A Bend in the Yellow River – Justin Hill

Planning to start this on the tube home tonight – the blurb claims to offer “a first class introduction to contemporary China” – albeit pre-SARS.

Verdict: I thoroughly enjoyed it! Read the review below….

Buy it: Amazon link

The edited diary of Justin Hill’s 2 and a bit year stint as one of 2 VSO volunteers in a remote Chinese teaching training school makes for fascinating reading. The day to day events and accompanying emotions recounted in Justin Hill’s diary provide the reader with a window into the world of the VSO volunteer in China, as an alien looking LaoWai, 5 years after the Tiannamen Square massacre. The record also gives glimpses into both the lives and the characters of the people Justin and fellow VSO volunteer, Marco, meet, through work, through bureaucracy, and in the course of everyday life in Yun Cheng.

Looking at the sketch map provided at the start of the book, Yun Cheng doesn’t look that remote. But it doesn’t take many pages before you realise that Shanxi province is a million miles away from any image or expectation of China most of us would be able conjure up – 6 hours by ytrain from Yuncheng to Xian. 46 hours from Xian to Guanzhou, 1 hour from GuanZhou to HongKong. The distance, and the cultural and social isolation, is brought home at the end of the book, at a point where thre narrative had shifted from observing Yun Cheng and its people through the eye of an outsider and has begun to look deeper, raising questions of how much control the state, both cental organs and the local party, has over people’s lives and aspirations.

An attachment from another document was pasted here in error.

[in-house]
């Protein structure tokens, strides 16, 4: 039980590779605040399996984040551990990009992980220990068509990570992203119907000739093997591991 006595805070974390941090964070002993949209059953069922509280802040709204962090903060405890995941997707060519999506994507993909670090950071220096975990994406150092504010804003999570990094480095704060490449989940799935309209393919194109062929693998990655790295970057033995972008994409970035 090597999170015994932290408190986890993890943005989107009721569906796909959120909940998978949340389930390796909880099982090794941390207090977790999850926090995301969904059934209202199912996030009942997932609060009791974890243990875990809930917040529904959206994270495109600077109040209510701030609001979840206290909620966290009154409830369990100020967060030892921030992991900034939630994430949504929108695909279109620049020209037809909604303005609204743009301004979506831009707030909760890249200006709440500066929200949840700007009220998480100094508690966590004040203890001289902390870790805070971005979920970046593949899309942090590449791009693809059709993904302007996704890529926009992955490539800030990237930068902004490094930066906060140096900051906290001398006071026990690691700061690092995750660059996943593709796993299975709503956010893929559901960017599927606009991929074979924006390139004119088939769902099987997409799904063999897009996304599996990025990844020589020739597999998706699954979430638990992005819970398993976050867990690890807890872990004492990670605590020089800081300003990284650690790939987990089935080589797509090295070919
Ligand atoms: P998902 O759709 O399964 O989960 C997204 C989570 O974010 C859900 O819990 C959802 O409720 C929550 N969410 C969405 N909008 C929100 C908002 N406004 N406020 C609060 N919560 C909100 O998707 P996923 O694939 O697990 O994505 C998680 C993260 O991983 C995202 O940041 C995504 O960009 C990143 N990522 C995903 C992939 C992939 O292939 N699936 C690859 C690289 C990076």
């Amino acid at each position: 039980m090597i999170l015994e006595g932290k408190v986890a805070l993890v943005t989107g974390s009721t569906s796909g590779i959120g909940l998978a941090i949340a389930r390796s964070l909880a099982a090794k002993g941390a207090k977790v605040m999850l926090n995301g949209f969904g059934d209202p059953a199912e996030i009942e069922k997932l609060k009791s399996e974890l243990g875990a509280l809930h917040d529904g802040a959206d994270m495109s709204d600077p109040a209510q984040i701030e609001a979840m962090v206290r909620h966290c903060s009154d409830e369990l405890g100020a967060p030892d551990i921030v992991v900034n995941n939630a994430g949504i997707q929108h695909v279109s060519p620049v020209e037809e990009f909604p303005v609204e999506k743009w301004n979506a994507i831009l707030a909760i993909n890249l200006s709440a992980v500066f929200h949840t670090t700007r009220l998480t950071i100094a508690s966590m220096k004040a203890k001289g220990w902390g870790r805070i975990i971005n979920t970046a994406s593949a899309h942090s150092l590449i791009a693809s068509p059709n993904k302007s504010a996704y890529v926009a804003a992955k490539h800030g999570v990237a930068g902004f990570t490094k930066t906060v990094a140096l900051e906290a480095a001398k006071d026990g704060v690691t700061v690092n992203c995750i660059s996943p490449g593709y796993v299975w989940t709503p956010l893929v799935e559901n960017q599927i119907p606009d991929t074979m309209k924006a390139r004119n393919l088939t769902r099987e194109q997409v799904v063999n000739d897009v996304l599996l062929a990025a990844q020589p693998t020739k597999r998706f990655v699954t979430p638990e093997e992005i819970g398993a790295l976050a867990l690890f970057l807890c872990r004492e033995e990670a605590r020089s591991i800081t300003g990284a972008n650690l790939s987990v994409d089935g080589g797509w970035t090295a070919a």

And yet for most people Justin Hill met during his time in Yun Cheng, “a small town where the people have narrow horizon’s between mountains and chimney stacks”, this town was the most exotic place they would see. For a reader living in a city where where people fly to New York or Paris, Istanbul or Iceland for the weekend, the differences are stark indeed; and all the more fascinating for that.

Fresh-Air Fiend – Paul Theroux

Pot Luck Paul Theroux

Louis’ dad isn’t everyone’s cup of tea, but this collection gives you a taster of Paul Theroux’s travel writings from the years running up to Y2K.

Snapshots of the lives and lifestyles of people from all around the world, not only of the individuals Theroux encounters but also of the writer, his family and friends, including Bruce Chatwin.

With stories of sailing off Cape Cod, luxury cruising down the Yangtze a mere 4 years after the end of the Cultural Revolution, and surf-kayaking off Hawai’i’s North Shore, there’s a definite bias towards water-borne exploration.

Whether you are seeking inspiration for holiday destinations or, like me, feel the occasional need to relive travels of your own (or to undertake fresh ones, albeit on a vicarious basis), ‘Fresh-Air Fiend’ fits the bill.